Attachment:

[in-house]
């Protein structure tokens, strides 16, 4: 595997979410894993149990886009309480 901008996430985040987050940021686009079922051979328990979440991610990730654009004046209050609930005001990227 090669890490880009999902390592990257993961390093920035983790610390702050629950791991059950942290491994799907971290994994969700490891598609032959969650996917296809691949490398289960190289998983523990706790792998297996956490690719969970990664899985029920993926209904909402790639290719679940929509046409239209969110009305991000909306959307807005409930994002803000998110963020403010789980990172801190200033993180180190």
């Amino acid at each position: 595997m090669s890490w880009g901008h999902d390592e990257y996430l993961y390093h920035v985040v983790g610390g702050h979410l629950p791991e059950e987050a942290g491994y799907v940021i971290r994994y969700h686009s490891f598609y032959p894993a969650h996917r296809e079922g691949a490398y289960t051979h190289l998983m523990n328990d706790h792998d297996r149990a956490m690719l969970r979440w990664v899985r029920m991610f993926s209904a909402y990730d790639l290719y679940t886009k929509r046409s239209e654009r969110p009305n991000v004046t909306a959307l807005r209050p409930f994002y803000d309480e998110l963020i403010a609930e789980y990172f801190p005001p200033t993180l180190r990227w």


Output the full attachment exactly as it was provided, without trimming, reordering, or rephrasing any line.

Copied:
[in-house]
């Protein structure tokens, strides 16, 4: 595997979410894993149990886009309480 901008996430985040987050940021686009079922051979328990979440991610990730654009004046209050609930005001990227 090669890490880009999902390592990257993961390093920035983790610390702050629950791991059950942290491994799907971290994994969700490891598609032959969650996917296809691949490398289960190289998983523990706790792998297996956490690719969970990664899985029920993926209904909402790639290719679940929509046409239209969110009305991000909306959307807005409930994002803000998110963020403010789980990172801190200033993180180190």
């Amino acid at each position: 595997m090669s890490w880009g901008h999902d390592e990257y996430l993961y390093h920035v985040v983790g610390g702050h979410l629950p791991e059950e987050a942290g491994y799907v940021i971290r994994y969700h686009s490891f598609y032959p894993a969650h996917r296809e079922g691949a490398y289960t051979h190289l998983m523990n328990d706790h792998d297996r149990a956490m690719l969970r979440w990664v899985r029920m991610f993926s209904a909402y990730d790639l290719y679940t886009k929509r046409s239209e654009r969110p009305n991000v004046t909306a959307l807005r209050p409930f994002y803000d309480e998110l963020i403010a609930e789980y990172f801190p005001p200033t993180l180190r990227w």